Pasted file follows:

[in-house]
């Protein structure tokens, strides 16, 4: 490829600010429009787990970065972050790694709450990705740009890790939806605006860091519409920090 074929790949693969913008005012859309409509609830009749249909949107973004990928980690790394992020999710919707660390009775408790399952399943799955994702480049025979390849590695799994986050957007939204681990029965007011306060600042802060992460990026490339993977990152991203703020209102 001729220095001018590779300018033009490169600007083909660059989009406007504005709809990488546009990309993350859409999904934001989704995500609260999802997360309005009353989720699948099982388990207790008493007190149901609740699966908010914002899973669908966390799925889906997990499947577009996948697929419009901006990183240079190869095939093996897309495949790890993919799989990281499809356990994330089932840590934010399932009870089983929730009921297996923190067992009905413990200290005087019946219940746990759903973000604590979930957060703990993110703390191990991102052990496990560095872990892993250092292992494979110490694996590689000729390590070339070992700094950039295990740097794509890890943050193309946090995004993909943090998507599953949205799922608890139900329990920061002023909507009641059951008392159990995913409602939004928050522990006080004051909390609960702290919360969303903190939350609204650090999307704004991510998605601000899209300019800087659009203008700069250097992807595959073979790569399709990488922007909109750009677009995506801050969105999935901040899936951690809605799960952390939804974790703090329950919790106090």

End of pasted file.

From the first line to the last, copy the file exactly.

[in-house]
């Protein structure tokens, strides 16, 4: 490829600010429009787990970065972050790694709450990705740009890790939806605006860091519409920090 074929790949693969913008005012859309409509609830009749249909949107973004990928980690790394992020999710919707660390009775408790399952399943799955994702480049025979390849590695799994986050957007939204681990029965007011306060600042802060992460990026490339993977990152991203703020209102 001729220095001018590779300018033009490169600007083909660059989009406007504005709809990488546009990309993350859409999904934001989704995500609260999802997360309005009353989720699948099982388990207790008493007190149901609740699966908010914002899973669908966390799925889906997990499947577009996948697929419009901006990183240079190869095939093996897309495949790890993919799989990281499809356990994330089932840590934010399932009870089983929730009921297996923190067992009905413990200290005087019946219940746990759903973000604590979930957060703990993110703390191990991102052990496990560095872990892993250092292992494979110490694996590689000729390590070339070992700094950039295990740097794509890890943050193309946090995004993909943090998507599953949205799922608890139900329990920061002023909507009641059951008392159990995913409602939004928050522990006080004051909390609960702290919360969303903190939350609204650090999307704004991510998605601000899209300019800087659009203008700069250097992807595959073979790569399709990488922007909109750009677009995506801050969105999935901040899936951690809605799960952390939804974790703090329950919790106090």